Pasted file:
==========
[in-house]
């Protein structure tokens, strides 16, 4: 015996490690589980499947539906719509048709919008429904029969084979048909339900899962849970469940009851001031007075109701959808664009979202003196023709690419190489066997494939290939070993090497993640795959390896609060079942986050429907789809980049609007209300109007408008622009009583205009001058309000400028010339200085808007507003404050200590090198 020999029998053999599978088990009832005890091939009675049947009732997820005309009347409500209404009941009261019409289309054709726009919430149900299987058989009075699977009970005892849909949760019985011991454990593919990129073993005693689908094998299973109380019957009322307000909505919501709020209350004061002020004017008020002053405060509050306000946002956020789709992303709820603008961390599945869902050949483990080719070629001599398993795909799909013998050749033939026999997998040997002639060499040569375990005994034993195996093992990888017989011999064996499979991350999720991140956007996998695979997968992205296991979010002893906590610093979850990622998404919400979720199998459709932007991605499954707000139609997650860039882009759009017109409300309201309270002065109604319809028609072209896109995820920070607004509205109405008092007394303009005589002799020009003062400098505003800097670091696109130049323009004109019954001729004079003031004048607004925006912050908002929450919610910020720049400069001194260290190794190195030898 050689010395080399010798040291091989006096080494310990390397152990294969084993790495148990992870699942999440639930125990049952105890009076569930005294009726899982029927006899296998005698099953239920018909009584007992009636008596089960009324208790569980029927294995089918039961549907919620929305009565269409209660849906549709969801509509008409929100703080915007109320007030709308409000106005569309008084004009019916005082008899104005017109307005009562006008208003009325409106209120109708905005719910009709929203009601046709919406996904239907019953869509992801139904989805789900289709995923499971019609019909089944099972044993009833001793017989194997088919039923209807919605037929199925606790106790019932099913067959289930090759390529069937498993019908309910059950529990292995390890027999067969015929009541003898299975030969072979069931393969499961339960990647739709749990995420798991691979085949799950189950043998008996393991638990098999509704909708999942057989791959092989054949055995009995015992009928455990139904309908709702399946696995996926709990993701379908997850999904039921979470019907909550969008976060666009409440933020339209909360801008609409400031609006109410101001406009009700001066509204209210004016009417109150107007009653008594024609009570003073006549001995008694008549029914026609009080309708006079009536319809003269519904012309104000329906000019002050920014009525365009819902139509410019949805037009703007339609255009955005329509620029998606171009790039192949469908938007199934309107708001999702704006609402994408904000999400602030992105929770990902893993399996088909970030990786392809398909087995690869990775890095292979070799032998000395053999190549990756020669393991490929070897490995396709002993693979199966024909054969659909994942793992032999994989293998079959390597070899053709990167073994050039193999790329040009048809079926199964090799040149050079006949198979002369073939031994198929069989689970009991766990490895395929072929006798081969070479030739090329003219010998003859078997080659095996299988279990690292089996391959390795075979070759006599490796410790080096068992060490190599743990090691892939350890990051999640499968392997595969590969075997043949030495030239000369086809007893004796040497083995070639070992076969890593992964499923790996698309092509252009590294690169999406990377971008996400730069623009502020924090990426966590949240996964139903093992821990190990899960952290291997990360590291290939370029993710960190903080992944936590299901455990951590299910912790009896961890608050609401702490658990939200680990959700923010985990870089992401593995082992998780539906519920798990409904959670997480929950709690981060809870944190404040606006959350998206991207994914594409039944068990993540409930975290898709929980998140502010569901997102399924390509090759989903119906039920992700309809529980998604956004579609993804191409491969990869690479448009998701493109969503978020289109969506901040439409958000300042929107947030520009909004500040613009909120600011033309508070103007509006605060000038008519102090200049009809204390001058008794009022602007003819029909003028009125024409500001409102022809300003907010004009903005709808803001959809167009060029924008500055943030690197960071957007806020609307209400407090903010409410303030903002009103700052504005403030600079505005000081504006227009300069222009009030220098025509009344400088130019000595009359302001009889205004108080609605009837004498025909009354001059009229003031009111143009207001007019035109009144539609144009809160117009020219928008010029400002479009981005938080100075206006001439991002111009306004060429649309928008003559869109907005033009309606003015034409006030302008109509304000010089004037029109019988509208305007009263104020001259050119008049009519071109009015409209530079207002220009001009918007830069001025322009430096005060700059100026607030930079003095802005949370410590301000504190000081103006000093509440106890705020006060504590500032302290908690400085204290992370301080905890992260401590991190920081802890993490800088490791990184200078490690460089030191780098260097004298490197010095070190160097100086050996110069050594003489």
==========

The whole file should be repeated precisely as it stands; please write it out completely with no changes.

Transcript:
[in-house]
């Protein structure tokens, strides 16, 4: 015996490690589980499947539906719509048709919008429904029969084979048909339900899962849970469940009851001031007075109701959808664009979202003196023709690419190489066997494939290939070993090497993640795959390896609060079942986050429907789809980049609007209300109007408008622009009583205009001058309000400028010339200085808007507003404050200590090198 020999029998053999599978088990009832005890091939009675049947009732997820005309009347409500209404009941009261019409289309054709726009919430149900299987058989009075699977009970005892849909949760019985011991454990593919990129073993005693689908094998299973109380019957009322307000909505919501709020209350004061002020004017008020002053405060509050306000946002956020789709992303709820603008961390599945869902050949483990080719070629001599398993795909799909013998050749033939026999997998040997002639060499040569375990005994034993195996093992990888017989011999064996499979991350999720991140956007996998695979997968992205296991979010002893906590610093979850990622998404919400979720199998459709932007991605499954707000139609997650860039882009759009017109409300309201309270002065109604319809028609072209896109995820920070607004509205109405008092007394303009005589002799020009003062400098505003800097670091696109130049323009004109019954001729004079003031004048607004925006912050908002929450919610910020720049400069001194260290190794190195030898 050689010395080399010798040291091989006096080494310990390397152990294969084993790495148990992870699942999440639930125990049952105890009076569930005294009726899982029927006899296998005698099953239920018909009584007992009636008596089960009324208790569980029927294995089918039961549907919620929305009565269409209660849906549709969801509509008409929100703080915007109320007030709308409000106005569309008084004009019916005082008899104005017109307005009562006008208003009325409106209120109708905005719910009709929203009601046709919406996904239907019953869509992801139904989805789900289709995923499971019609019909089944099972044993009833001793017989194997088919039923209807919605037929199925606790106790019932099913067959289930090759390529069937498993019908309910059950529990292995390890027999067969015929009541003898299975030969072979069931393969499961339960990647739709749990995420798991691979085949799950189950043998008996393991638990098999509704909708999942057989791959092989054949055995009995015992009928455990139904309908709702399946696995996926709990993701379908997850999904039921979470019907909550969008976060666009409440933020339209909360801008609409400031609006109410101001406009009700001066509204209210004016009417109150107007009653008594024609009570003073006549001995008694008549029914026609009080309708006079009536319809003269519904012309104000329906000019002050920014009525365009819902139509410019949805037009703007339609255009955005329509620029998606171009790039192949469908938007199934309107708001999702704006609402994408904000999400602030992105929770990902893993399996088909970030990786392809398909087995690869990775890095292979070799032998000395053999190549990756020669393991490929070897490995396709002993693979199966024909054969659909994942793992032999994989293998079959390597070899053709990167073994050039193999790329040009048809079926199964090799040149050079006949198979002369073939031994198929069989689970009991766990490895395929072929006798081969070479030739090329003219010998003859078997080659095996299988279990690292089996391959390795075979070759006599490796410790080096068992060490190599743990090691892939350890990051999640499968392997595969590969075997043949030495030239000369086809007893004796040497083995070639070992076969890593992964499923790996698309092509252009590294690169999406990377971008996400730069623009502020924090990426966590949240996964139903093992821990190990899960952290291997990360590291290939370029993710960190903080992944936590299901455990951590299910912790009896961890608050609401702490658990939200680990959700923010985990870089992401593995082992998780539906519920798990409904959670997480929950709690981060809870944190404040606006959350998206991207994914594409039944068990993540409930975290898709929980998140502010569901997102399924390509090759989903119906039920992700309809529980998604956004579609993804191409491969990869690479448009998701493109969503978020289109969506901040439409958000300042929107947030520009909004500040613009909120600011033309508070103007509006605060000038008519102090200049009809204390001058008794009022602007003819029909003028009125024409500001409102022809300003907010004009903005709808803001959809167009060029924008500055943030690197960071957007806020609307209400407090903010409410303030903002009103700052504005403030600079505005000081504006227009300069222009009030220098025509009344400088130019000595009359302001009889205004108080609605009837004498025909009354001059009229003031009111143009207001007019035109009144539609144009809160117009020219928008010029400002479009981005938080100075206006001439991002111009306004060429649309928008003559869109907005033009309606003015034409006030302008109509304000010089004037029109019988509208305007009263104020001259050119008049009519071109009015409209530079207002220009001009918007830069001025322009430096005060700059100026607030930079003095802005949370410590301000504190000081103006000093509440106890705020006060504590500032302290908690400085204290992370301080905890992260401590991190920081802890993490800088490791990184200078490690460089030191780098260097004298490197010095070190160097100086050996110069050594003489």